Enter La Boqueria to a feverish rush of shoppers checking out the specialty candy and dessert stalls. Make sure to pick up one of the fresh fruit cups from one of the vendors a little ways down the aisle. I took a few minutes to step back and observe the hustle and bustle as vendors brought fresh produce out for display, and noticed that only the best of the best was selected make the cut. Anything with even the slightest surface blemish was tossed aside. My favorite section of La Boqueria was the fish and seafood stalls located at the center of the market. Exotic items so fresh some were still moving were on display.

Don’t miss some of Spain’s traditional delicacies: Jamón Iberico (acorn fed pig) , salt cod (reconstituted in water), and massive green onions (traditionally charred as part of a springtime festival). Also, keep your eyes peeled for great deals on fragrant spices. I picked up a jar of saffron for 5 Euros. The booths closest to the main entrances are generally most expensive, so venture inward a little bit to find better prices.

I highly recommend taking a guided tour of the market with a local chef, and if you have time a cooking lesson. We had a great time making authentic Paella at Cook & Taste, Barcelona located only a short walk from the market. For more information, visit Muy Deliciosa!

Spaghetti Squash Pasta Primavera with Turkey Sausage (Gluten Free)

Well, unless you’ve been living in a cave for the last couple of years, I’m sure that you’ve heard of this whole ‘Gluten Free’ eating trend. While most people aren’t afflicted with Celiac disease (about 1 in 133 Americans), many do have a slight intolerance to wheat. A great friend of mine suffers from such an intolerance, so I’ve been trying to come up with healthy and delicious recipes that we both can enjoy without feeling like we are missing out on anything. Enter: Pasta Primavera with Turkey Sausage.. over Spaghetti Squash.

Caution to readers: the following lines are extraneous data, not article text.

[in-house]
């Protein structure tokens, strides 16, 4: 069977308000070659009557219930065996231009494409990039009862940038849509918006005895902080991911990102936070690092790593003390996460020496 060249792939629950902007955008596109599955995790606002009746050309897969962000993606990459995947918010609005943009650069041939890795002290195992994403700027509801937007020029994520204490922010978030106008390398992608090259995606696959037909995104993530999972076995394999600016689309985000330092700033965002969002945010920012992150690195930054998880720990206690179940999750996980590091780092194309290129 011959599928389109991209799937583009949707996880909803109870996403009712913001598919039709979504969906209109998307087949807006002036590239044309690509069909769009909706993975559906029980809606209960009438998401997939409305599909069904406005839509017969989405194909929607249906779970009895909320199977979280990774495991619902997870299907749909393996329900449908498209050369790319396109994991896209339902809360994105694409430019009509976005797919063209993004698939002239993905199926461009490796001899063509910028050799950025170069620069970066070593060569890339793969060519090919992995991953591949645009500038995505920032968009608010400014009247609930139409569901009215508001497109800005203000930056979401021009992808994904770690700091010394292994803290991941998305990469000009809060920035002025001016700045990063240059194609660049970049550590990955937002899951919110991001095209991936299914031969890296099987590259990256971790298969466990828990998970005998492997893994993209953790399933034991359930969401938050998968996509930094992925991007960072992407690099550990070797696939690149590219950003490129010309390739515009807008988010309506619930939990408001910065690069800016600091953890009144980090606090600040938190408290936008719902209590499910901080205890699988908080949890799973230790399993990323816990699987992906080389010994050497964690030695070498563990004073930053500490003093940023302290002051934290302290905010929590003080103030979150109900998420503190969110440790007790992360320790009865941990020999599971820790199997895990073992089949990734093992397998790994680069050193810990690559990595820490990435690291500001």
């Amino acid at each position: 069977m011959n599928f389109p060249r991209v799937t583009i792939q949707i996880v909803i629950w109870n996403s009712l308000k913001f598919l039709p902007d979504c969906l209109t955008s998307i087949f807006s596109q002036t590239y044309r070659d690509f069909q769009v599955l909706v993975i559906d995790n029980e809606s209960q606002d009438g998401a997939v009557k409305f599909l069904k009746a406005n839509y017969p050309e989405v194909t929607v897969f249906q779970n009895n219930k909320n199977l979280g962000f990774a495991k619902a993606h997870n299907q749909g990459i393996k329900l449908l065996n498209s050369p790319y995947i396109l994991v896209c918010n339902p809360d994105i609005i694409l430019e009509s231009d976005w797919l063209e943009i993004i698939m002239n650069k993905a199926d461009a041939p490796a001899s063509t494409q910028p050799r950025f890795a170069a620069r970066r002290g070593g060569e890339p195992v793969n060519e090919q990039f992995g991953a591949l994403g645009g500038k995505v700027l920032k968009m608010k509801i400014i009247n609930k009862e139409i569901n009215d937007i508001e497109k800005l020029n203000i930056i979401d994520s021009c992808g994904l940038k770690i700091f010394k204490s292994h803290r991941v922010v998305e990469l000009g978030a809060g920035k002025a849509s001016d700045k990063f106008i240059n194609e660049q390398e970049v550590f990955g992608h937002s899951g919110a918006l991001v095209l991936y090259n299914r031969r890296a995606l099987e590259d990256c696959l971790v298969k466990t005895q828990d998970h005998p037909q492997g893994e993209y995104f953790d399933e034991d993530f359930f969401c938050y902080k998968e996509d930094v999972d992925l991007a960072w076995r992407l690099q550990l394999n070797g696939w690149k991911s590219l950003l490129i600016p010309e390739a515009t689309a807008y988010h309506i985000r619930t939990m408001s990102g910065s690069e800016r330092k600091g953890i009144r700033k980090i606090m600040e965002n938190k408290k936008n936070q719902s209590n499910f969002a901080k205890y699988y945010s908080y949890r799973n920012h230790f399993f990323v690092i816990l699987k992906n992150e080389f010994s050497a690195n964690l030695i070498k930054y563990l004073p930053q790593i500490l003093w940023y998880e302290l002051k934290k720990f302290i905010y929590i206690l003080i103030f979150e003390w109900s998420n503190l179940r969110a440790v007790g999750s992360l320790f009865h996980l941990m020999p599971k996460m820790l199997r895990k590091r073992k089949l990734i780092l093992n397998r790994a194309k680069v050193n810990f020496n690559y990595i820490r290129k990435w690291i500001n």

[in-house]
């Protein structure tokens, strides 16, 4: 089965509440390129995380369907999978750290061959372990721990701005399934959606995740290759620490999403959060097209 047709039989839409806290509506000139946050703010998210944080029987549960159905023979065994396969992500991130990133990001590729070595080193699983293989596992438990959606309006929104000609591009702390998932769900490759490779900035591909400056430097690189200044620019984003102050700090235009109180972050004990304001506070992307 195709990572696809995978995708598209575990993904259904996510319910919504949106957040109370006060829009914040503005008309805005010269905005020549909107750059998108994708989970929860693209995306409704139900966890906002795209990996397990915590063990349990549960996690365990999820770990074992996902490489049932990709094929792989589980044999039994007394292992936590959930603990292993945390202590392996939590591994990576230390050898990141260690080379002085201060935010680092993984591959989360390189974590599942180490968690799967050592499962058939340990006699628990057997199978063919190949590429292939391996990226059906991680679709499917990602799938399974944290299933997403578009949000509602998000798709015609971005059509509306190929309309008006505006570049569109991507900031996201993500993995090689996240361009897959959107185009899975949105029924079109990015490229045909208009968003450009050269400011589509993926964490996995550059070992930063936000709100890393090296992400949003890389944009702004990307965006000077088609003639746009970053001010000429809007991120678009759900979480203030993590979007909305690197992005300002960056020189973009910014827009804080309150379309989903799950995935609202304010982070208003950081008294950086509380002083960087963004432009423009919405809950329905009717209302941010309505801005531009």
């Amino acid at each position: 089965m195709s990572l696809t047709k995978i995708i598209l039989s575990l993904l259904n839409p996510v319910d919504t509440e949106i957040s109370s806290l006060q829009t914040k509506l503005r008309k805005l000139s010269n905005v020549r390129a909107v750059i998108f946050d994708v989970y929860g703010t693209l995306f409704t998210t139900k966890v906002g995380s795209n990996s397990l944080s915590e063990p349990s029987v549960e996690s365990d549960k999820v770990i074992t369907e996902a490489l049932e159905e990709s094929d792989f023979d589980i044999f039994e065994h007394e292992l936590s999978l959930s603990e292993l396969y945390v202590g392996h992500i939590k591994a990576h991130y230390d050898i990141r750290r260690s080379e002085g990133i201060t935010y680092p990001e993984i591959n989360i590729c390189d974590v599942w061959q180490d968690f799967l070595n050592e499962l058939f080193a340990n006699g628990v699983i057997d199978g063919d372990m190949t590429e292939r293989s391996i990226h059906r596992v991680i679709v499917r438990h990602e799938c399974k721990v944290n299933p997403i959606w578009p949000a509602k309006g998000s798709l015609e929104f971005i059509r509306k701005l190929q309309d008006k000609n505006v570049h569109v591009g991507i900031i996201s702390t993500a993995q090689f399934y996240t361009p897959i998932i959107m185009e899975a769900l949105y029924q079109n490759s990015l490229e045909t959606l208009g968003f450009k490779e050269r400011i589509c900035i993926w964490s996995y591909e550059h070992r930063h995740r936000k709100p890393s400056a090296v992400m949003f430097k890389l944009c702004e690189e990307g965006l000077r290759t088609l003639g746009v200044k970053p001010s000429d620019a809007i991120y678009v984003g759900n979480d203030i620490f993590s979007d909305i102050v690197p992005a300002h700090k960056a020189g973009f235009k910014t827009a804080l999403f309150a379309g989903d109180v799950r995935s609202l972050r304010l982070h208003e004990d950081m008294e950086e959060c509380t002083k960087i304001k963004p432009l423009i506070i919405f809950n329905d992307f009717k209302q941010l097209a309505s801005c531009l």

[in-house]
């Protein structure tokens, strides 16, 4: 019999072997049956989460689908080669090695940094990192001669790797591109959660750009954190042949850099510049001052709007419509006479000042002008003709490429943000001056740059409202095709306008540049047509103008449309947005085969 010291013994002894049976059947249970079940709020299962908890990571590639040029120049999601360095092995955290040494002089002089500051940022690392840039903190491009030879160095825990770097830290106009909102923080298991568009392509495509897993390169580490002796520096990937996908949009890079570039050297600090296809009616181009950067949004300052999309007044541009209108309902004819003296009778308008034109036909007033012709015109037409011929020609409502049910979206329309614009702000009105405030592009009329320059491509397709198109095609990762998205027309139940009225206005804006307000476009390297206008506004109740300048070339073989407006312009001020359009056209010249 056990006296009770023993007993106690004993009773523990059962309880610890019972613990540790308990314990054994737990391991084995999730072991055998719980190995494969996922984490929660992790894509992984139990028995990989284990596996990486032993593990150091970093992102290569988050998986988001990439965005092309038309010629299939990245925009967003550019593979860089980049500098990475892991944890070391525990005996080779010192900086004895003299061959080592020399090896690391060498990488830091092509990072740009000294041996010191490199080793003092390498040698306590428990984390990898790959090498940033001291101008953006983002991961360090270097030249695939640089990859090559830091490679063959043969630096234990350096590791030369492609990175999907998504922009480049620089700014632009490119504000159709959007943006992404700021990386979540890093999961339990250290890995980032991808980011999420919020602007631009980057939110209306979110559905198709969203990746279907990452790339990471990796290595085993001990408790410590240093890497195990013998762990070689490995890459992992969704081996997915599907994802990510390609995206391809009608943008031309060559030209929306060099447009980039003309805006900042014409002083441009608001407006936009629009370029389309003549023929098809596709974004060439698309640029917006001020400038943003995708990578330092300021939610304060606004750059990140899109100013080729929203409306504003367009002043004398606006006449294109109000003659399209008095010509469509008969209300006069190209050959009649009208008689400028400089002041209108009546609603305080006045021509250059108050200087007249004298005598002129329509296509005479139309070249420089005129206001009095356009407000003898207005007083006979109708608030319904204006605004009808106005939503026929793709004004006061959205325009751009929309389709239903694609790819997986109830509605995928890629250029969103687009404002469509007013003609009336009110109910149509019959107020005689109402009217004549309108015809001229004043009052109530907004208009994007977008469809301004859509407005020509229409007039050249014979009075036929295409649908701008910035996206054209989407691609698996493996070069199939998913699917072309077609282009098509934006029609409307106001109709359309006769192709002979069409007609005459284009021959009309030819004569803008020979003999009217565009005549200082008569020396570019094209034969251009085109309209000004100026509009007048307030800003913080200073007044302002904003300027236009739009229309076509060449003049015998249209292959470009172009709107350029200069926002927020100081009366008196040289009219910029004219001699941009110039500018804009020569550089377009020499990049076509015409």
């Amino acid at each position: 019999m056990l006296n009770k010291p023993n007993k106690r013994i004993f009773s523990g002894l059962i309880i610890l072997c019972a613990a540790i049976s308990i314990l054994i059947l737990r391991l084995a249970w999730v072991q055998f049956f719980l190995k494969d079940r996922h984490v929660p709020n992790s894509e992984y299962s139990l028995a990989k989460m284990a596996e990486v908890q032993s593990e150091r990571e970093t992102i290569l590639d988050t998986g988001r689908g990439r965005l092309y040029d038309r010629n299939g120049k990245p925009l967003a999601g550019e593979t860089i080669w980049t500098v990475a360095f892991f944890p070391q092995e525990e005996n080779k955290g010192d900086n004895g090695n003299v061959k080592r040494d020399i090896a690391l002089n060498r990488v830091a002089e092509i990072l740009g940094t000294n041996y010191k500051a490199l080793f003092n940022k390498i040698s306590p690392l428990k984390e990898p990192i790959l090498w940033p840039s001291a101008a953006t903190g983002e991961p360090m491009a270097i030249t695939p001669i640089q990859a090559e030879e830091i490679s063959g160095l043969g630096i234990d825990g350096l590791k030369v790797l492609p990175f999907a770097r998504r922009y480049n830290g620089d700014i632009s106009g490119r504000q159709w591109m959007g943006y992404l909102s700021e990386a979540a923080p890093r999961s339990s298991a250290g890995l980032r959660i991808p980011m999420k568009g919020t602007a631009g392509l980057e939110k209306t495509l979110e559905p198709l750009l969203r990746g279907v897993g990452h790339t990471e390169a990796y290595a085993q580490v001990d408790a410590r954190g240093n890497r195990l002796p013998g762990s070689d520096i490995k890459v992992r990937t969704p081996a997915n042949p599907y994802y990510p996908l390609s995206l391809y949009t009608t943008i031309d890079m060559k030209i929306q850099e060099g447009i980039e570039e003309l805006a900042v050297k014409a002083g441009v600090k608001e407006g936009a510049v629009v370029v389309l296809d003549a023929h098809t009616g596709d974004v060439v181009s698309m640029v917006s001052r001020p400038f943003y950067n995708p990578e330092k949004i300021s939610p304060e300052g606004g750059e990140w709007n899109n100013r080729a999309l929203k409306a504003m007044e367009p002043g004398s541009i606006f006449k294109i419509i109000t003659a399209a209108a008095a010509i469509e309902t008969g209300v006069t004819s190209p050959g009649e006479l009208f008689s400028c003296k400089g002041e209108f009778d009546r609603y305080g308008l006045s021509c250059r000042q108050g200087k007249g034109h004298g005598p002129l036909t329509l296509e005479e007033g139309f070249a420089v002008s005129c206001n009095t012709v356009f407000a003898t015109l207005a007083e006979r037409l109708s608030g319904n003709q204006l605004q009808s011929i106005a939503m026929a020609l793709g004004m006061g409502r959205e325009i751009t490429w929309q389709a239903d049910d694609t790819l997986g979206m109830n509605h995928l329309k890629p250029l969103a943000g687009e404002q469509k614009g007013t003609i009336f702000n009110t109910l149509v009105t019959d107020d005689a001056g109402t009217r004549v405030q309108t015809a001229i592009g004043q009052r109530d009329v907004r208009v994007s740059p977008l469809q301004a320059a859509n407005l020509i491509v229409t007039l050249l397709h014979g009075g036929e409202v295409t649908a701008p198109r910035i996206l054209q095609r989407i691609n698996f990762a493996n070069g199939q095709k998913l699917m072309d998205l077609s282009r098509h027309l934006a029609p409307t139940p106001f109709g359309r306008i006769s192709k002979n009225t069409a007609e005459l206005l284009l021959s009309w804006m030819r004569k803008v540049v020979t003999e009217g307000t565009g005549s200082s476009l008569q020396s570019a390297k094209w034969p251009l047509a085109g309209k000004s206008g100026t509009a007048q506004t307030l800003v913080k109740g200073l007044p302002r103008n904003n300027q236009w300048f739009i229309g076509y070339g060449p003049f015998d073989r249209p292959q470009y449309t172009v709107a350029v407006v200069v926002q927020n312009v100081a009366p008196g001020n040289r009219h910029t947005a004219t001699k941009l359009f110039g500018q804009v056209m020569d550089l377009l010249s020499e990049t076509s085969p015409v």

Believe it or not, the spaghetti squash has very mild flavor, and similar texture to al dente angel hair pasta, and is a great substitute. We grabbed veggies from the garden, poured a couple of glasses of Pinot Grigio and got to cooking.

Serves 4


  • 1 med – large spaghetti squash (approx 3 lbs)
  • 1 med head of broccoli
  • 1 green pepper
  • 1-2 tomatoes
  • selection of mushrooms: crimini, button, shitake
  • 1 medium yellow onion
  • 3 cloves of garlic
  • 1 package of ground turkey or beef
  • 1 can of diced tomatoes
  • olive oil
  • fresh basil
  • parmigiano reggiano cheese
  • salt and pepper

Wash veggies, and preheat the oven to 375 degrees. In an oven safe stew pot, place the squash into about 3 – 4 inches of salted water. Bake for about 20 minutes, and then rotate. Continue to bake for another 20 minutes, remove from oven and set aside.

While the squash is in the oven, chop the veggies into large chunks. Split the garlic and onions into 2 equal size allotments, and proceed to sweat in separate pans until the onions are transparant.

In the first pan, brown the sausage and add salt and pepper to taste.

In the other pan, add the peppers and broccoli first, followed by the remaining veggies, adding the sliced tomatoes last. Salt and pepper to taste. Sautee until all of the veggies are just al dente.

Add 1/2 cup of medium bodied white wine. We used a California Pino Grigio. Continue to simmer for another few minutes.

With the last 2 minutes of cooking, add 1/2 can of tomatoes to each pan.

Combine the two pans.

Back to the squash. Cut it in half the long way. Run a spoon down the center of the squash, and you’ll notice that long ‘noodles’ start peeling off. In a bowl, continue to scrape the squash until you reach the shell. You should have a pretty substantial pile of squash noodles.

Portion out the squash noodles onto plates, and top with the sauce. Top with fresh basil and shaved parmesan cheese. Voila!